"It was Christopher Dorner, I knew right away."
Authorities haven't yet identified the charred remains that were pulled from the cabin wreckage in Big Bear, Calif. after Wednesday's fiery, fatal standoff. But Boy Scout camp ranger Rick Heltebrake claims that he came face to face with Dorner during the fugitive's final hours.
In the KTLA video above, Heltebrake describes that he was driving when he saw someone emerge from the trees and walk to the middle of the road. When asked what Dorner was wearing, Heltebrake could only remember one thing: he was "a guy with a big gun."
Heltebrake only spoke briefly with the man he described to be Dorner, but he says the gunman was "pretty calm."
"I didn't see wild eyes or anything like that," Heltebrake said. "He said, 'I don't want to hurt you. Just get out and start walking down the road.'" But Heltebrake wasn't alone in his car; his three-year-old Dalmatian Suni dog was beside him.
"He looked at my dog, who was in the passenger seat, and he said, 'take the dog and just start walking.'" Amazingly, Heltebrake also asked if he could take the time to reach for his dog's leash too -- a request Dorner denied. After Heltebrake and his dog got out of the truck, the gunman leapt in and drove away.
"I came face to face with a killer and now that killer is dead," Heltebrake concluded. "We can move on with our lives."
Heltebrake also recounted his experience to the Associated Press and said of Dorner, "He wasn't wild-eyed, just almost professional ... He was on a mission."
"It was clear I wasn't part of his agenda and there were other people down the road that were part of his agenda," Heltebrake continued.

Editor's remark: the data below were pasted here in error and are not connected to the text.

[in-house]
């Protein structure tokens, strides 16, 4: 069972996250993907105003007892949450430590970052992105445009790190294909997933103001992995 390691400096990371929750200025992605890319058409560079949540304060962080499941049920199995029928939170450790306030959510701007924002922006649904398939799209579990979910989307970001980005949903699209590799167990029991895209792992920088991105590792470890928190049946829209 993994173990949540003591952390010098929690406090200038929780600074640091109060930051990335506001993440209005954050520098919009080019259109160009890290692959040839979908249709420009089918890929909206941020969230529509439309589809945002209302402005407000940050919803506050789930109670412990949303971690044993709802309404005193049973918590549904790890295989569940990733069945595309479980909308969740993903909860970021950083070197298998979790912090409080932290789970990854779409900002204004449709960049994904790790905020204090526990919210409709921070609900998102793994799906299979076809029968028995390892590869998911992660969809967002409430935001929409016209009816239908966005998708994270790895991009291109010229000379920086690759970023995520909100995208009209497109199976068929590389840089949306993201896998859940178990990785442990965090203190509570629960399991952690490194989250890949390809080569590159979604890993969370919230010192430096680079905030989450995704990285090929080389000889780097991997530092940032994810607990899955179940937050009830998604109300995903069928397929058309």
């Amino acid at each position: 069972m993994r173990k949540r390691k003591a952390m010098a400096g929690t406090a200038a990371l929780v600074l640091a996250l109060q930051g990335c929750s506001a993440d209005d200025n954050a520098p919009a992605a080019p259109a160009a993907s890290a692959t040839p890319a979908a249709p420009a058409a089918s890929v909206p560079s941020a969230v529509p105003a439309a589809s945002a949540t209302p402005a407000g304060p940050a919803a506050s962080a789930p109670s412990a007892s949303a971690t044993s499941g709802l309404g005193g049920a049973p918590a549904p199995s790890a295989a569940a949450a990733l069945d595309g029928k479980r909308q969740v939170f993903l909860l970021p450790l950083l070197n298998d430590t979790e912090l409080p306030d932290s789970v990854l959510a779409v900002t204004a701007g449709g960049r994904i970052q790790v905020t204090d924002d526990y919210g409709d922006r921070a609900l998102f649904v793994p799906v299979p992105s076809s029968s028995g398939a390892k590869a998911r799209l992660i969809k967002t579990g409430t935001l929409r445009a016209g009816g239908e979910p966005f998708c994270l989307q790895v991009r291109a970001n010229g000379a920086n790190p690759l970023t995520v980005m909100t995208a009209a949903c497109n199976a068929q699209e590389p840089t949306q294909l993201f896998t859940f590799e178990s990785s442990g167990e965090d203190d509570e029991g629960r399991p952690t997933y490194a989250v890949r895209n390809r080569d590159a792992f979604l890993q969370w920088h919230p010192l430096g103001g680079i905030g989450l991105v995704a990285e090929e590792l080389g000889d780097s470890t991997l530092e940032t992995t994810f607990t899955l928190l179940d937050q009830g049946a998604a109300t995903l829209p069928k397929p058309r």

The Associated Press has more on the circumstances that led the gunman to Heltebrake's car. From AP:
Lt. Patrick Foy with the California Fish and Wildlife Department, which aided the search, said two housekeepers surprised Dorner in the cabin when they came to clean it Tuesday morning. The women were tied up but one freed herself and call 911, Foy said.
Fish and Wildlife wardens spotted the Nissan that had been reported stolen going in the opposite direction and gave chase, Foy said. The driver looked like Dorner.
They lost the car after it passed a school bus and turned onto a side road, but two other Fish and Wildlife patrols turned up the road a short time later, and were searching for the car when a white pickup truck sped erratically toward them.
"He took a close look at the driver and realized it was the suspect," Foy said.
That was Heltebrake's truck.
Dorner, who allegedly stole the pickup truck at gunpoint after crashing the first car, rolled down a window and opened fire on the wardens, striking their truck more than a dozen times, he said.
One of the wardens shot at the suspect as he rounded a curve in the road. It's unclear if he was hit, but the stolen pickup careened off the road and crashed in a snow bank.
The driver then ran to the cabin where he barricaded himself and got in a shootout with sheriff's deputies and other officers, two of whom were shot, one fatally.
LAPD officers used the Internet to monitor radio chatter during the shootout. "It was horrifying to listen to that firefight and to hear those words. `Officer down' is the most gut-wrenching experience that you can have as a police officer," Neiman said.
With the standoff under way, officers lobbed tear gas canisters into the cabin. A single shot was heard inside before the cabin was engulfed in flames, said a law enforcement official who requested anonymity because the investigation was ongoing.
Dorner is the former LAPD officer suspected of fatally shooting four people. He had been the subject of a multi-state manhunt since last Wednesday, after authorities discovered a "manifesto" allegedly posted on his Facebook profile that seemed to implicate him in the murders of Monica Quan and Keith Lawrence. In the document, he listed the LAPD officials he believed to be responsible for his 2009 termination from the police force and vowed to wage war on them and their families. Quan was the daughter of retired LAPD captain Randal Quan, who represented Dorner during the dismissal hearing.
"I never had the opportunity to have a family of my own, I'm terminating yours," wrote Dorner.
CORRECTION: A previous version of this story stated that Dorner was fired in 2008. In fact, he was relieved from duty in 2008 and officially terminated in 2009.
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